National

Hurricane Beryl's remnants drop tornadoes and heavy rain from Great Lakes to New England

INDIANAPOLIS — (AP) — The remnants of Hurricane Beryl dropped tornadoes and threatened flooding Wednesday as the system churned into Canada and the northeastern U.S. after leaving millions in the Houston area without power.

Beryl, which landed in Texas on Monday as a Category 1 hurricane, was a post-tropical cyclone and centered over southeastern Michigan around midday Wednesday with maximum sustained winds of 30 mph (45 kph), the National Weather Service reported.

A threat of heavy rain and flooding stretched from the Great Lakes to New England and included southern Canada. The storm dumped 3 to 6 inches (7.6 to 15.2 centimeters) of rain in northern Indiana, saturating the ground and putting trees at risk of toppling in strong winds.

Tens of thousands of customers lost power in New York, Michigan and Pennsylvania, according to PowerOutage.us.

At least one tornado touched down Wednesday afternoon in upstate New York, the weather service reported. Videos posted to social media showed swirling debris under ominous skies. It damaged trees and property in communities south of Buffalo, said Erie County Executive Mark Poloncarz. There were no reports of injuries.

In adjacent Vermont, there was sporadic flash flooding on the anniversary of severe floods last July. The weather service said the storm "will not be like last July's catastrophic flooding but will still pose real dangers where flash flooding occurs."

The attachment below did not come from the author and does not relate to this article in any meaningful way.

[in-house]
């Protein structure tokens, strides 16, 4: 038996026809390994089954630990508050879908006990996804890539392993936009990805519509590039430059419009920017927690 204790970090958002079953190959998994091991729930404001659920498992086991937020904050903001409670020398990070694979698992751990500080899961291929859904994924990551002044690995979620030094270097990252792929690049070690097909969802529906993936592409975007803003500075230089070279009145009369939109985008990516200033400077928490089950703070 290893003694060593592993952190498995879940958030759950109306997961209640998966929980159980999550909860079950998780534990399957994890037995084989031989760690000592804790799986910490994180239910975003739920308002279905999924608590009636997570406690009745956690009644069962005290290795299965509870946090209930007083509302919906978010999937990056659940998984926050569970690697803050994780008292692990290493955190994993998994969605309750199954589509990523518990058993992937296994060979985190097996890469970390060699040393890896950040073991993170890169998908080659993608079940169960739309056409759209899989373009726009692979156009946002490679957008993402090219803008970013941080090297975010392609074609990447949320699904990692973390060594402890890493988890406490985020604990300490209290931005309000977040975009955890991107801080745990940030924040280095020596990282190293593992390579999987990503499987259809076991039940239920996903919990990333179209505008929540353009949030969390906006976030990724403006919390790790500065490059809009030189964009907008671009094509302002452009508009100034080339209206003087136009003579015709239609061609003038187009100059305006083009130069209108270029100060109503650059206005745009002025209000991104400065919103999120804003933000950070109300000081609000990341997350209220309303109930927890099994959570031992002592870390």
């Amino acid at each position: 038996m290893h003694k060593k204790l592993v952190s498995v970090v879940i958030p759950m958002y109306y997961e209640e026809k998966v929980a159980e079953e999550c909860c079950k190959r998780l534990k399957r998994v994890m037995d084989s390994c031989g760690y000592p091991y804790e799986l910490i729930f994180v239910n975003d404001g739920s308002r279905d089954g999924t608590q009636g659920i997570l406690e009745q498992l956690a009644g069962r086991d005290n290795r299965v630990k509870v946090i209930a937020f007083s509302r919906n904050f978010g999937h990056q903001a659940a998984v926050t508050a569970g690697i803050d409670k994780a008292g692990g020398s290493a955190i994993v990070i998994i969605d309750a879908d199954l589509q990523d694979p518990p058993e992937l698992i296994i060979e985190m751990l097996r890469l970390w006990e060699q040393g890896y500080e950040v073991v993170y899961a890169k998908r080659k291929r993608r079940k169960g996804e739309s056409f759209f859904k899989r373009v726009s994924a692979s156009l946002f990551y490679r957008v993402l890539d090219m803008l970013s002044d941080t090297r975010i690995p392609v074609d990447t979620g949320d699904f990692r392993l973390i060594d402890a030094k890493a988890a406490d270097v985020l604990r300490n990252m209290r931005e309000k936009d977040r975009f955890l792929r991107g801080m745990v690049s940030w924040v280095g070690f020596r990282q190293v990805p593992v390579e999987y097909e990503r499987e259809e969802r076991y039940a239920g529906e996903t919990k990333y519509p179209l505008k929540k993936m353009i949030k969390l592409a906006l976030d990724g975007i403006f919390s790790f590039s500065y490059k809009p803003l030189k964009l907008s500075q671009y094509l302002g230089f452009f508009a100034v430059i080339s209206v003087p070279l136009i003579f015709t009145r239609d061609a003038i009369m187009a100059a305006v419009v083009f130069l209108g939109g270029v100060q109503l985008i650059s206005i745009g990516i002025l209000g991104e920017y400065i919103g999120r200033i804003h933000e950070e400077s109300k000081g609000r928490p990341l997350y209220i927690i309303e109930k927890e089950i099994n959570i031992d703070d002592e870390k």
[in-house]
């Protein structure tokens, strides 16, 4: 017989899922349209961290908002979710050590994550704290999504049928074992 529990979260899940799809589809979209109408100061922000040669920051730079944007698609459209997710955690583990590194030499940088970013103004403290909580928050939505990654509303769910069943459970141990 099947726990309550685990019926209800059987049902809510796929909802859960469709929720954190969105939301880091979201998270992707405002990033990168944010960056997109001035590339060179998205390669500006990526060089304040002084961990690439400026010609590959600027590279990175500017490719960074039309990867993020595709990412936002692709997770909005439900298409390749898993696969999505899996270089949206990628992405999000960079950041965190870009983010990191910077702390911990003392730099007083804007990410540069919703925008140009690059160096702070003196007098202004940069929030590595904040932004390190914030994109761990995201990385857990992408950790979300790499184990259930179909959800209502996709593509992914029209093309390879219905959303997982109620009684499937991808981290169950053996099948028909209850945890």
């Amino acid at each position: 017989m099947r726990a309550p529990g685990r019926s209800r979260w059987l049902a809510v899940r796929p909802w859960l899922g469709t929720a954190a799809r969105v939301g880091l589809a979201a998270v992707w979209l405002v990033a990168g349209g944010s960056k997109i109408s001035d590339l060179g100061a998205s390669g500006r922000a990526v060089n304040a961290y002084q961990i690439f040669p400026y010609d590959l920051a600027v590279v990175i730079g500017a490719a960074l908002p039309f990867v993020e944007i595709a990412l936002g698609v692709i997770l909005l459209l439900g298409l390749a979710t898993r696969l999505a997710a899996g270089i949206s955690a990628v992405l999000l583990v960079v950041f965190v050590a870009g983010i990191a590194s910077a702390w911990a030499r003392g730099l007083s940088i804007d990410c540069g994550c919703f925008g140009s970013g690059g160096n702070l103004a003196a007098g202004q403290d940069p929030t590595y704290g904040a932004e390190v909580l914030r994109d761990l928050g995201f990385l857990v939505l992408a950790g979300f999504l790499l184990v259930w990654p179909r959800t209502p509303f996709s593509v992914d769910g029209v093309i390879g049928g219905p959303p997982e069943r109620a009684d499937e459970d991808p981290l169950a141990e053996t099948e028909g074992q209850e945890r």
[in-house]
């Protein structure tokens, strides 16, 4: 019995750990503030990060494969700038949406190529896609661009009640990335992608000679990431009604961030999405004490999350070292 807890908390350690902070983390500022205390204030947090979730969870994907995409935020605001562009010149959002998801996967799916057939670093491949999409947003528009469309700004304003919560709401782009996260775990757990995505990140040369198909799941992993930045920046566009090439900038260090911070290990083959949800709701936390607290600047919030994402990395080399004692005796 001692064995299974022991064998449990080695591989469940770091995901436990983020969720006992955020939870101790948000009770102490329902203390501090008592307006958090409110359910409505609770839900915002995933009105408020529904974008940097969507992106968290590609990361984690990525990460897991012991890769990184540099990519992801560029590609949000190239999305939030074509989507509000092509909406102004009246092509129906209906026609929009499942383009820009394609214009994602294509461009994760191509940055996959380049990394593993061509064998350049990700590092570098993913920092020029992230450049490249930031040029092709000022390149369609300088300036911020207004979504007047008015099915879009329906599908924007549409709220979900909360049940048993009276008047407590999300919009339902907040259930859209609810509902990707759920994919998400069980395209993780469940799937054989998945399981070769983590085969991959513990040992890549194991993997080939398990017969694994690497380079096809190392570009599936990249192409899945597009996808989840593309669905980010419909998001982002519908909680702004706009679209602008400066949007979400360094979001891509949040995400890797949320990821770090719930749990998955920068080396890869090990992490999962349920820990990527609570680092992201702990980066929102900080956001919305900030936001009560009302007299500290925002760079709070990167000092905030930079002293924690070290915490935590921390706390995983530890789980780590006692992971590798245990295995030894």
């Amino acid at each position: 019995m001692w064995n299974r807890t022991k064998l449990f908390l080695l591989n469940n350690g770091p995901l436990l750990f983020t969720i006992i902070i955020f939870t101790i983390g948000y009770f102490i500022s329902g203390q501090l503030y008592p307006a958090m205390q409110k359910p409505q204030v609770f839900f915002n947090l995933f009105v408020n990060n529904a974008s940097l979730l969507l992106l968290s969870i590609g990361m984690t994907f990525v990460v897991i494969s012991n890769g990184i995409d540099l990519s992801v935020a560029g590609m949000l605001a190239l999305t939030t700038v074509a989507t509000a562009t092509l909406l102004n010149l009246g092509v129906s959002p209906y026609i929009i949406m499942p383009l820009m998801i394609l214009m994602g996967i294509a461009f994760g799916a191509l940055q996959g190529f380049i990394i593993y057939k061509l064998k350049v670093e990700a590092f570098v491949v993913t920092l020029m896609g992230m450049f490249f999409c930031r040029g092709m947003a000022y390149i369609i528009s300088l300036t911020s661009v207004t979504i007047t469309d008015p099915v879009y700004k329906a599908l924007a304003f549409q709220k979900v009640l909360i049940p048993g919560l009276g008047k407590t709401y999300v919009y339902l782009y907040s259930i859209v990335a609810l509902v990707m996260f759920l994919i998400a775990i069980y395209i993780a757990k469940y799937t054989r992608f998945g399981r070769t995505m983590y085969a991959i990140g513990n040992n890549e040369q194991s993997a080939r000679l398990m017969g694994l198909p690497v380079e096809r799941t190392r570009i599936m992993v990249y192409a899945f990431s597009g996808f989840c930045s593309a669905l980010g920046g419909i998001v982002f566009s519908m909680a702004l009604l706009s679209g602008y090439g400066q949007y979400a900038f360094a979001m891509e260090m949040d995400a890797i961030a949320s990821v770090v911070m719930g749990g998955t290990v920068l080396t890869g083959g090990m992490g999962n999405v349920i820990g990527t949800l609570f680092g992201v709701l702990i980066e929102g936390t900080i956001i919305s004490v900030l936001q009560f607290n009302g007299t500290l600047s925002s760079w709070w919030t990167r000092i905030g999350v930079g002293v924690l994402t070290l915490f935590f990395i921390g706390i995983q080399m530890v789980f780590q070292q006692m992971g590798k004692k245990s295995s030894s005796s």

In a Wednesday night update, Vermont Emergency Management said there had been an unspecified number of evacuations and road closures due to flooding, primarily in the central part of the state.

“Vermonters and visitors are encouraged to seek higher ground should floodwaters approach,” the statement said.

Rescue teams and the National Guard were at the ready, the agency said.

A tornado Tuesday evening in southwestern Indiana's Posey County collapsed much of a warehouse and ripped off roofs, derailed train cars, and damaged mobile homes. No injuries were reported.

Jerrod Prather, a supervisor for Nutrien Ag Solutions, told the Evansville Courier & Press that he watched the tornado on a security camera.

“I saw it come down and kind of lift back up, and then come down again,” he said.

Beryl has been blamed for at least seven U.S. deaths — one in Louisiana and six in Texas — and at least 11 in the Caribbean. More than 1.6 million homes and businesses in Texas still lacked electricity early Wednesday afternoon, down from a peak of over 2.7 million on Monday, according to PowerOutage.us.

___

Contributing to this report were Associated Press writers Sarah Brumfield in Maryland, Carolyn Thompson in upstate New York, and Lisa Rathke in Vermont.

0
Comments on this article
0

Listen

news

weather

traffic

mobile apps

Everything you love about krmg.com and more! Tap on any of the buttons below to download our app.

amazon alexa

Enable our Skill today to listen live at home on your Alexa Devices!